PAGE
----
Continued strong economic growth could hamper efforts to curb inflation, Federal Reserve Chairman Jerome Powell said in a speech on Thursday. “Additional evidence of persistently above-trend growth, or that tightness in the labor market is no longer easing, could put further progress on inflation at risk and could warrant further tightening of monetary policy,” he said. Though the Fed has signaled it probably won’t raise interest rates yet again at its next policy meeting in a few weeks, it is leaving the option open, in case additional hikes are needed to bring inflation back to its 2 percent goal. Environmental protesters disrupted the start of the speech, prompting security to escort Powell out of the room while they removed the disturbance.
Home sales fell in September to the lowest rate in 13 years, showing the corner of the economy most weakened by high interest rates remains in decline.
Mortgage rates have hit a fresh two-decade high. The average rate on the standard 30-year fixed mortgage jumped to 7.63 percent, according to mortgage-finance giant Freddie Mac.
U.S. businesses are hanging on to workers in a still-strong labor market. Jobless claims, a proxy for layoffs, fell by 13,000 last week to the lowest level since January, according to the Labor Department.
Interest rates are high, inflation remains elevated and pandemic savings are dwindling. Yet the American consumer is on a spending binge.
Charts of the Week
I found the following articles to be of note. Some may be of interest only to advisors while others are aimed more broadly. You may hit paywalls below; most can be overcome here.
- The Trusted 60-40 Investing Strategy Just Had Its Worst Year in Generations (Eric Wallerstein)
- Inflation-Proof Your Retirement Savings Now (Laura Saunders)
- Check Before Leaving (Adam M. Grossman)
How the largest RIAs are investing.
One list of the 15 best investment books of all-time (I contributed to #7).
This is the best thing I saw last week. The smartest. The saddest (also sad). The coolest. The most incredible. The most insightful. The most practical. Gorgeous. Buried the lede.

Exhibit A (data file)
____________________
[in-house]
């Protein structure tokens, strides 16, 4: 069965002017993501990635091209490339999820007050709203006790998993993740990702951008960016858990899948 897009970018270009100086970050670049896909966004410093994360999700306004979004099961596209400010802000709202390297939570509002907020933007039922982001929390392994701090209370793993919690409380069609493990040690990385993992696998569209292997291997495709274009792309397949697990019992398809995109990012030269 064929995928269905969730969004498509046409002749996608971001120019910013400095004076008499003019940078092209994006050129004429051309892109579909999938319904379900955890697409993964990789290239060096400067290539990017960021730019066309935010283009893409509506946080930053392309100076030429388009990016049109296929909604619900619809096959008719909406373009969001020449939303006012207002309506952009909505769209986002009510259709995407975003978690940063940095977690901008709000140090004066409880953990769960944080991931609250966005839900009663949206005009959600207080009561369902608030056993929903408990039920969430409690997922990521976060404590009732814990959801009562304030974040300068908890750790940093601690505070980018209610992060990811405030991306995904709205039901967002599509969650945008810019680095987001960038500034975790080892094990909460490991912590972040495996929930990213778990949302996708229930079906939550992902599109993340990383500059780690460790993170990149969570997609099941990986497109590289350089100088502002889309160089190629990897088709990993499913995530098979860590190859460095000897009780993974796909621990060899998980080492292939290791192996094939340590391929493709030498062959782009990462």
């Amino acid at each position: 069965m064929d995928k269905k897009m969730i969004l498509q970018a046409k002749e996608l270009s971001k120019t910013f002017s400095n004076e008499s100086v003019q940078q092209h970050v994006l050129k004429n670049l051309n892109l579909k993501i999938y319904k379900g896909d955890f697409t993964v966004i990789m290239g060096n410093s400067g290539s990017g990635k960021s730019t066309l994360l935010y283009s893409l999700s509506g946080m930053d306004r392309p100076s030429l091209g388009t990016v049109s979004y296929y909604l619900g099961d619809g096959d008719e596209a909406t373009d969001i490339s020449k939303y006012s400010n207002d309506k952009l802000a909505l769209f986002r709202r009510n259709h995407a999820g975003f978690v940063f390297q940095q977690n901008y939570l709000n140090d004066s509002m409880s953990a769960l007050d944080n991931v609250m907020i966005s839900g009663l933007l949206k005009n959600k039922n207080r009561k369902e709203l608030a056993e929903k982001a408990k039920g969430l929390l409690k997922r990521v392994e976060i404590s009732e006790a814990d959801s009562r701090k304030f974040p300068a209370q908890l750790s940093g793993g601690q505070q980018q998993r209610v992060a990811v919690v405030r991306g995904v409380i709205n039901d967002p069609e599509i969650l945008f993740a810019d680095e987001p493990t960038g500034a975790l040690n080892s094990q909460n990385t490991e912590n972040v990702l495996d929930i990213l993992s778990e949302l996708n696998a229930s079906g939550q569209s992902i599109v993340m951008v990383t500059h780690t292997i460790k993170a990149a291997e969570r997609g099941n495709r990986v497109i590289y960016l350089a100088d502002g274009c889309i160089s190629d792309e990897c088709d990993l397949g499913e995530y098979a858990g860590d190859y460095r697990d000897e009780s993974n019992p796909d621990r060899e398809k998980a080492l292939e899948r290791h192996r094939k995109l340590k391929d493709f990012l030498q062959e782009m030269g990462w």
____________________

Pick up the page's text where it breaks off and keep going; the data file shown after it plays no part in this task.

A Danish man visited every country in the world without ever taking a plane recently returned home — by boat, of course — after 10 years of travel. On his journey, he withstood visa travails, a bout of malaria, and getting trapped in Hong Kong during the pandemic. Perhaps most impressive was his living on $20 a day.
“The primary aim of human judgment is not accuracy but the avoidance of paralyzing uncertainty.”
~ Lewis Wolpert
Securities and advisory services are offered through Madison Avenue Securities, LLC, a member of FINRA and SIPC, a registered investment advisor.
This report provides general information only and is based upon current public information we consider reliable. Neither the information nor any opinion expressed constitutes an offer or an invitation to make an offer, to buy or sell any securities or other investment or any options, futures, or derivatives related to such securities or investments. It is not intended to provide personal investment advice and it does not take into account the specific investment objectives, financial situation, and the particular needs of any specific person who may receive this report. Investors should seek financial advice regarding the appropriateness of investing in any securities, other investment, or investment strategies discussed or recommended in this report and should understand that statements regarding future prospects may not be realized. Investors should note that income from such securities or other investments, if any, may fluctuate and that the price or value of such securities and investments may rise or fall. Accordingly, investors may receive back less than originally invested. Past performance is not necessarily a guide to future performance. Diversification does not guarantee against loss in declining markets.